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UNIVERSITY OF NOTRE DAME MEDIA CONFERENCE
November 25, 2008
THE MODERATOR: Good afternoon. We're joined by Maurice Crum, Jimmy Clausen and David Bruton. We'll start with questions.
Q. David and Mo, you guys both played. Mo, you started on defense. David, you played a lot of special teams in '05 that same year. I guess two-part question. Your memories from that game against USC? And the second part would be what you could possibly draw from those memories to carry into this game, you were the prohibitive underdog that year and almost got those guys.
MAURICE CRUM: For me, I think the one thing that I can draw from that is just the idea that it can done. It just has to be a group collective effort; that everyone on the team has to buy in and just be ready to go and show no fear.
DAVID BRUTON: Yes, I was just watching that game earlier today just seeing how we played on defense and how we played on special teams.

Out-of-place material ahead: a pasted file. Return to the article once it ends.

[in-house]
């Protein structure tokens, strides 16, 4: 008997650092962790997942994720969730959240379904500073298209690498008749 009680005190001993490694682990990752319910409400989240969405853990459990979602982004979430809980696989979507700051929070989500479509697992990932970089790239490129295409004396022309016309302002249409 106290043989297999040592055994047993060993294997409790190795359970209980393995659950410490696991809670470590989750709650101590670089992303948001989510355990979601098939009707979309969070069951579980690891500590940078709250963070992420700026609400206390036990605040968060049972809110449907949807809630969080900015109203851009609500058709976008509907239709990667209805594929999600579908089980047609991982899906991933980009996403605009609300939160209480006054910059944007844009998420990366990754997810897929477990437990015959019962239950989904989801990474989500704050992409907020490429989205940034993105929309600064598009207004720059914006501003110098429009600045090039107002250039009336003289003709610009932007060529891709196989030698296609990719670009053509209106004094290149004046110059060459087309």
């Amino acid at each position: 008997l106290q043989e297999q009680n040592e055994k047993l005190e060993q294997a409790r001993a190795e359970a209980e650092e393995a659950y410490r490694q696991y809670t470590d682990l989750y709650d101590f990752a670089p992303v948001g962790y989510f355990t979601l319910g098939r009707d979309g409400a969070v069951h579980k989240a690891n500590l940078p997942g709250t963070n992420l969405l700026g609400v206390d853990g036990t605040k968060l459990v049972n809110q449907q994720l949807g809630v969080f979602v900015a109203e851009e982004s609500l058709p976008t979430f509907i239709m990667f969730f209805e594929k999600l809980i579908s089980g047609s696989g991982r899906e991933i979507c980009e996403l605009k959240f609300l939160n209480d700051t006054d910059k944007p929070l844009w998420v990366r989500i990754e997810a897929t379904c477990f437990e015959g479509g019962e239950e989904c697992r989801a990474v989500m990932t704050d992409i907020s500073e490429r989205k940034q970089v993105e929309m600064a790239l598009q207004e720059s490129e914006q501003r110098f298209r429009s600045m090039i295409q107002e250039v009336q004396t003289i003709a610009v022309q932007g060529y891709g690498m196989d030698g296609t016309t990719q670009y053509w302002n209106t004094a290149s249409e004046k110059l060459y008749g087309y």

We were flying around and pretty aggressive and showed a lot of enthusiasm, weren't backing down and not wavering. And I believe that's how we'll have to play.
Q. David, what was your role in that game? How often were you on the field?
DAVID BRUTON: I didn't play that game because I had pulled my hamstring that week.
Q. You were still there, though? What specific memories do each of you remember, besides the general stuff, but what specifically when you think of USC game 2005, what play, what moment, what stood out whether it's in the locker room, on the field, what do you remember most about that game?
MAURICE CRUM: The thing that I remember the most is actually probably just the build-up to the game throughout the week. It was like no other feeling. Just a buzz around campus, just how things were going and just the whole build-up was something that it was phenomenal to me because I was relatively young and that was the biggest game I ever played in in my career. The thing I remember the most is kind of being in awe.
DAVID BRUTON: My most memorable moment from that game, I would have to say just watching Zigi's punt return that game, just seeing how the effort was put forth on special teams and being that I was a special teams role player that year and just seeing guys go out there and make plays against the top guys in the country.
And a lot of them were underclassmen at the time, too, and to go out there and make a game-changing play, it sticks out.